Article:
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US Gov't Demands For Google Data Up 37% Over the Last Year 77

Posted by timothy
from the willie-sutton's-modern-corollary dept.
Sparrowvsrevolution writes "Governments are sticking their noses into Google's servers more than ever before. In the second half of 2011, Google received 6,321 requests that it hand over its users' private data to U.S. government agencies including law enforcement, and complied at least partially with those requests in 93% of cases, according to the latest update to the company's bi-annual Transparency Report. That's up from 5,950 requests in the first half of 2011, and marks a 37% increase in the number of requests over the same period the year before. Compared with the second half of 2009, the first time Google released the government request numbers, the latest figures represent a 76% spike. Data demands from foreign governments have increased even more quickly than those from the U.S., up to 11,936 in the second half of 2011 compared with 9,600 in the same period the year before, though Google was much less likely to comply with those non-U.S. government requests."
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US Gov't Demands For Google Data Up 37% Over the Last Year

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  • by daveschroeder (516195) * on Monday June 18, 2012 @08:11AM (#40357985)

    That's why it's called a "request". Words mean things.

    So what's driving the requests?

    There's far more information to request. Whether or not you agree with the notion of government requests for information, would you really expect requests to remain flat, or go down, when the pool from which information is being requested is getting dramatically larger? Yes, it's newsworthy -- that's why you're reading this story -- but it's not inappoprtiate.

    It's a request -- it is not illegal for the the US government to make a request of a business. It has never been illegal, and this is not some kind of "post-9/11" construct as some will assert. Government has been able to ask business for assistance since the founding of our country, and it does not run counter to the letter or spirit of the Constitution. Government is part of our society, and it is lawful for it to communicate with other components of our society.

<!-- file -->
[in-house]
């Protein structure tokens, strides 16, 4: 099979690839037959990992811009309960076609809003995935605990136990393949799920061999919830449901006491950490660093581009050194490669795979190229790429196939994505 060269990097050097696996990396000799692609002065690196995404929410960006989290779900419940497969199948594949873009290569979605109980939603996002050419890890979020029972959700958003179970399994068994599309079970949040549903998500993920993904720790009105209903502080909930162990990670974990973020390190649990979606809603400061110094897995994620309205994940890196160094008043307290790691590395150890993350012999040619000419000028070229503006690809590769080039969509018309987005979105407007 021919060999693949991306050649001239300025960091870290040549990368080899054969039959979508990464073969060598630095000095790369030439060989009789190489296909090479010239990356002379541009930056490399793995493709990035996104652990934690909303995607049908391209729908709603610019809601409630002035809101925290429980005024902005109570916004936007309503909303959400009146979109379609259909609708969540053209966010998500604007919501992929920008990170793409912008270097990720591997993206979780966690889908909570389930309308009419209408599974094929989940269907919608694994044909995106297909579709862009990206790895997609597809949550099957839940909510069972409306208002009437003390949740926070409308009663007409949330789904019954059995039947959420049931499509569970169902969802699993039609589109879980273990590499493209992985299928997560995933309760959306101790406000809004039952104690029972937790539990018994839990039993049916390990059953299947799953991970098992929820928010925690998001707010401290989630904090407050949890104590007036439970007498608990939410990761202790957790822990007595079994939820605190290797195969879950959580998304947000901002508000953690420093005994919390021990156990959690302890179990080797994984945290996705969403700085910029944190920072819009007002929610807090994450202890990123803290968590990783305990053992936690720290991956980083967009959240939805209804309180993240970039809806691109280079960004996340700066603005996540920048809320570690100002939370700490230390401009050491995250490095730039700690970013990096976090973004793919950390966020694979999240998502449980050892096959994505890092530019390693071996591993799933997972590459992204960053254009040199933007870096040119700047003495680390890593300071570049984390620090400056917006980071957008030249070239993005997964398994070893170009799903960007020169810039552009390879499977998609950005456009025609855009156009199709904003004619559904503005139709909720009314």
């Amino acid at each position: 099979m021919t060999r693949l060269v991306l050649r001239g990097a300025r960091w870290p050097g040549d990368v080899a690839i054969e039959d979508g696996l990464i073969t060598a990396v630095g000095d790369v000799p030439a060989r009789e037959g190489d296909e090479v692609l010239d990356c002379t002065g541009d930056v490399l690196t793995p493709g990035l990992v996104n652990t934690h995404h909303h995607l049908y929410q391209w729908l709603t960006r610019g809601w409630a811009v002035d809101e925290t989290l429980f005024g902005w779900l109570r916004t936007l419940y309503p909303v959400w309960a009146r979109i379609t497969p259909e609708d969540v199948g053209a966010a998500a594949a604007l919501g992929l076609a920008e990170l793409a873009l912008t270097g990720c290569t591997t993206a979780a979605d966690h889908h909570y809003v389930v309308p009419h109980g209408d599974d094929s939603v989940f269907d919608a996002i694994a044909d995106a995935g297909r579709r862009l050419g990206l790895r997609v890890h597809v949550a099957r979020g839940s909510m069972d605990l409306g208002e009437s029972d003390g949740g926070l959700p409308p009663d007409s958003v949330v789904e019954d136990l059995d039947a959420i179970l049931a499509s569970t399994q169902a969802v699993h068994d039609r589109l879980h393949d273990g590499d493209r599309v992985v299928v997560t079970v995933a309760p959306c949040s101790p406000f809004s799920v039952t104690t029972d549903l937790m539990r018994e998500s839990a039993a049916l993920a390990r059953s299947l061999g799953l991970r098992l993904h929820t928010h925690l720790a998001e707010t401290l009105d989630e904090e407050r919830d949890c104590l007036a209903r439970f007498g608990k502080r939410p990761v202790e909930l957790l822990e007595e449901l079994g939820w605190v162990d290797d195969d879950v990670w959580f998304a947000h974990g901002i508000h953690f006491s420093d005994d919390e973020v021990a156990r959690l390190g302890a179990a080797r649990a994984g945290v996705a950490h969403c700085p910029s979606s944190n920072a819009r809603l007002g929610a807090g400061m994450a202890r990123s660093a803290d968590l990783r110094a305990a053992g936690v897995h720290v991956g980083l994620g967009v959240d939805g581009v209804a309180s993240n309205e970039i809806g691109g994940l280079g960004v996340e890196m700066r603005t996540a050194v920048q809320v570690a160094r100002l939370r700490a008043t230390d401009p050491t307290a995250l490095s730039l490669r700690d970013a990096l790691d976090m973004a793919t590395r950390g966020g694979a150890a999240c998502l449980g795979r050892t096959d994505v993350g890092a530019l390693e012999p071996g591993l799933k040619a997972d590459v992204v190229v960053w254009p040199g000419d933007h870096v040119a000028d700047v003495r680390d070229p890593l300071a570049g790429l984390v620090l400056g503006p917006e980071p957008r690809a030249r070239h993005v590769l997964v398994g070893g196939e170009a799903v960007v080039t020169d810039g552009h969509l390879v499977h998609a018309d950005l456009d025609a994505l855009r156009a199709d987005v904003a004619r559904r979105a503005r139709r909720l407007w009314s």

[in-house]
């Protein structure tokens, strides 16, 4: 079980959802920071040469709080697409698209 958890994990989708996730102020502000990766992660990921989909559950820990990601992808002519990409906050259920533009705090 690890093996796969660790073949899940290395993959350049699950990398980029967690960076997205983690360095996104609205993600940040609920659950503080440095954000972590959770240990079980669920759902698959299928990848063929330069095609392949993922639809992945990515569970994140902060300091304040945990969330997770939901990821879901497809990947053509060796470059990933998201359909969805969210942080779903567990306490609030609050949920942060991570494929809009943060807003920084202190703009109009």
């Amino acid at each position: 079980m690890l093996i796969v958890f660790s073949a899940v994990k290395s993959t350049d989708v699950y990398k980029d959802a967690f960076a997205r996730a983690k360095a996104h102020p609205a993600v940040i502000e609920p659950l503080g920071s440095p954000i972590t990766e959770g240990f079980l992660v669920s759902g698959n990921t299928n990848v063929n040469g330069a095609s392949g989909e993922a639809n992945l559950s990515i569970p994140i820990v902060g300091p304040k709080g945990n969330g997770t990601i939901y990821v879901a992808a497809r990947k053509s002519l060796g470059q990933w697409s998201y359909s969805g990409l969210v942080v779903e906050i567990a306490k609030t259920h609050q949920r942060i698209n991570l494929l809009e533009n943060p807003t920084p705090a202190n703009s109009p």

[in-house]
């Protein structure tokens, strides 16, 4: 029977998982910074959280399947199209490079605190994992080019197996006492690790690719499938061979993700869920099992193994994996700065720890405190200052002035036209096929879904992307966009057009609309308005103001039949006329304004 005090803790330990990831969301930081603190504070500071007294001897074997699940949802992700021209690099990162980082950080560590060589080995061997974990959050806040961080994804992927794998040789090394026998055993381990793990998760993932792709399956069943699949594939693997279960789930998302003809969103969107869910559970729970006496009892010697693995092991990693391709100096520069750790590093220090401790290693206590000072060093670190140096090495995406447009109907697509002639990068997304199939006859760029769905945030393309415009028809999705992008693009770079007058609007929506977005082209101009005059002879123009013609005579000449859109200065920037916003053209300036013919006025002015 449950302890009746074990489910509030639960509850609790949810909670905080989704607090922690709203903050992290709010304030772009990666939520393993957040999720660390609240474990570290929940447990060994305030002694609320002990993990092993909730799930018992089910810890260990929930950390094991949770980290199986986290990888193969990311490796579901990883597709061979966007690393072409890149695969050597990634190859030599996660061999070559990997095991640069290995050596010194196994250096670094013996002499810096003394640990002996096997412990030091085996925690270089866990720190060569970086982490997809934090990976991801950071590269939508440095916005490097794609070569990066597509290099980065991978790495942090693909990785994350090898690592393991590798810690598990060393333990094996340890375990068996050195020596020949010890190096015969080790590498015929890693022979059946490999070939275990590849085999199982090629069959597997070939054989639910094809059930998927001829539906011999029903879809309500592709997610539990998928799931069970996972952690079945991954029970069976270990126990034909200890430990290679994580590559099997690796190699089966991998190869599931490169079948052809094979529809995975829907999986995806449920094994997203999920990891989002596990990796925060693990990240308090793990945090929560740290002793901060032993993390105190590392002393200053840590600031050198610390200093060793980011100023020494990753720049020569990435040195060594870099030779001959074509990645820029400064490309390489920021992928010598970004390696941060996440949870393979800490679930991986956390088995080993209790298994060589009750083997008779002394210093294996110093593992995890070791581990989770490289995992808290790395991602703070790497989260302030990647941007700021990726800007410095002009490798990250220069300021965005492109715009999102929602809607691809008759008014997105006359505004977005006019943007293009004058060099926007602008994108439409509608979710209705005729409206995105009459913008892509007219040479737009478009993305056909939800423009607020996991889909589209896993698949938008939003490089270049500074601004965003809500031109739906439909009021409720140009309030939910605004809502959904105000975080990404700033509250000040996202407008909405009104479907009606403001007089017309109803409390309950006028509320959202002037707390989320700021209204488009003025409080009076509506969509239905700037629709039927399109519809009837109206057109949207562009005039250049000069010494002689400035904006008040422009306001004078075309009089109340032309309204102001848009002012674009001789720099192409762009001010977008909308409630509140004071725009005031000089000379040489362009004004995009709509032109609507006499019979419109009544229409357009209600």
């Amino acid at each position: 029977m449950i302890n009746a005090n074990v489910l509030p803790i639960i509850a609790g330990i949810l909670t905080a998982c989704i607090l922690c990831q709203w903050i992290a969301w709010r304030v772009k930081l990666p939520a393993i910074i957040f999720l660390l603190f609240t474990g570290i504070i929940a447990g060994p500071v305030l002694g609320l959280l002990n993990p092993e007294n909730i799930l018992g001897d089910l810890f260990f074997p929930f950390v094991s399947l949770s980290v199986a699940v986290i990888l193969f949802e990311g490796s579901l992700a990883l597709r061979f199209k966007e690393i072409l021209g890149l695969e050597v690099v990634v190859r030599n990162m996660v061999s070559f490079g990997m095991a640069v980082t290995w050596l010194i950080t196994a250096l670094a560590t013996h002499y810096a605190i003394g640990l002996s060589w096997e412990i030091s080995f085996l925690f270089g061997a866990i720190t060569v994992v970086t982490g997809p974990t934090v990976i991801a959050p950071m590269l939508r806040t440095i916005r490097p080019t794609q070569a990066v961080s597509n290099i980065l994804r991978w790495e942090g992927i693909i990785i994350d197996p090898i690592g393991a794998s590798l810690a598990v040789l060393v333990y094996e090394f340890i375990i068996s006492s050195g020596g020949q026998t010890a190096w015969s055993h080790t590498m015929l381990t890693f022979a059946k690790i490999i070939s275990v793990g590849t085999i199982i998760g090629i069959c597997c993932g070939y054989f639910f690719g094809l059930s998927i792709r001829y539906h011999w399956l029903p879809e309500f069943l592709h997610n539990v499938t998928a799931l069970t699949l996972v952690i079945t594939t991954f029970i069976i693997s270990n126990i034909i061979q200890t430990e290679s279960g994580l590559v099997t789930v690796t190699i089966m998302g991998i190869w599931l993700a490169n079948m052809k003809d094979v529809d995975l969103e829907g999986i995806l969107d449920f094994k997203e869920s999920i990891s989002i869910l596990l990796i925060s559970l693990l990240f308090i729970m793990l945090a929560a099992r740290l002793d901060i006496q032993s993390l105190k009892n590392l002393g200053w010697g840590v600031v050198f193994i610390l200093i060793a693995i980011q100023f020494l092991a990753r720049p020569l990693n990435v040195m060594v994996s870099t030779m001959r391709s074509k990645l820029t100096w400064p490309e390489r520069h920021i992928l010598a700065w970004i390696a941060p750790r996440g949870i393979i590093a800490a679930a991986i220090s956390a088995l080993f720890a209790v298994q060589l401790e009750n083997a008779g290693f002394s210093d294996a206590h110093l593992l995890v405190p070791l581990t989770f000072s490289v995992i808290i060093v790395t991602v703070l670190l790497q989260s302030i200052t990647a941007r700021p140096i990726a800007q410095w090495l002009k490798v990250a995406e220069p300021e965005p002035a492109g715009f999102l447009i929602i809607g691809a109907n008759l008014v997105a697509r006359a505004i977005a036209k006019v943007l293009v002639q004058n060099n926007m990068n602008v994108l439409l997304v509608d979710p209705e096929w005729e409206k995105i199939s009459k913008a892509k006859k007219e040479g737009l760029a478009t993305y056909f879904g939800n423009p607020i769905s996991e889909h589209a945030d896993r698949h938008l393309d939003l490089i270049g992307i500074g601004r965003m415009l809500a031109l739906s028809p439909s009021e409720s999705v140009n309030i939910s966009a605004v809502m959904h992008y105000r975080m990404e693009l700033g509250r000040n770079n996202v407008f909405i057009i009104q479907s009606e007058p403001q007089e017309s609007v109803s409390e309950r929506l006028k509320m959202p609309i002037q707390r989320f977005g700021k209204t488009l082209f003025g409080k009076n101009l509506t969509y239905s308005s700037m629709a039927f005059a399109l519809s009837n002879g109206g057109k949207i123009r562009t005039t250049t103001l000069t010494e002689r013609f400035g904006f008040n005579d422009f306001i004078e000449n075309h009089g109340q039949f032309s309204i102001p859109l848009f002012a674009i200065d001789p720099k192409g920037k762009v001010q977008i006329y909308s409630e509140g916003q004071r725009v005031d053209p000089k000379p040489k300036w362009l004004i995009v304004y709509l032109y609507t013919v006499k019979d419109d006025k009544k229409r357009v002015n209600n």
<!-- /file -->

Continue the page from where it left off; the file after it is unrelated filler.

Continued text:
Government cannot compel a particular response without a warrant or court order: Google is not obligated to respond to the a request that is not accompanied by a warrant or court order in any particular way. Google may CHOOSE to comply with a request because there is nothing inappropriate about a business deciding to comply with a lawful request from a government agency. Fortunately, if you don't like Google's policy, you can choose not to use it.

    In other words, if you have an issue with Google complying with a US government request, your problem isn't with the US government -- it's with Google.

    Google policy analyst Dorothy Chou told me in an interview prior to the data’s release that one example of the requests might be for the IP addresses of users who log into their Google accounts, which law enforcement agents use to locate individuals involved in criminal cases such as kidnapping.

    She says Google requires that the requests are submitted in a written form, come from the appropriate agency, cite a criminal case and are sufficiently narrow in their demands in terms of which users are affected and what time frame of data is requested. "The data can often be very critical to a case," says Chou. "We want to show that we're advocating on your behalf. But we also want to do right by the spirit and letter of the law."

    [...]

    "We noticed that government agencies from different countries would sometimes ask us to remove political content that our users had posted on our services. We hoped this was an aberration. But now we know it’s not," reads the post from Google’s Chou. "Just like every other time before, we've been asked to take down political speech. It’s alarming not only because free expression is at risk, but because some of these requests come from countries you might not suspect—Western democracies not typically associated with censorship."

    For example, in the second half of last year, Spanish regulators asked us to remove 270 search results that linked to blogs and articles in newspapers referencing individuals and public figures, including mayors and public prosecutors. In Poland, we received a request from a public institution to remove links to a site that criticized it. We didn’t comply with either of these requests.

    See also Google's official blog post [blogspot.com].

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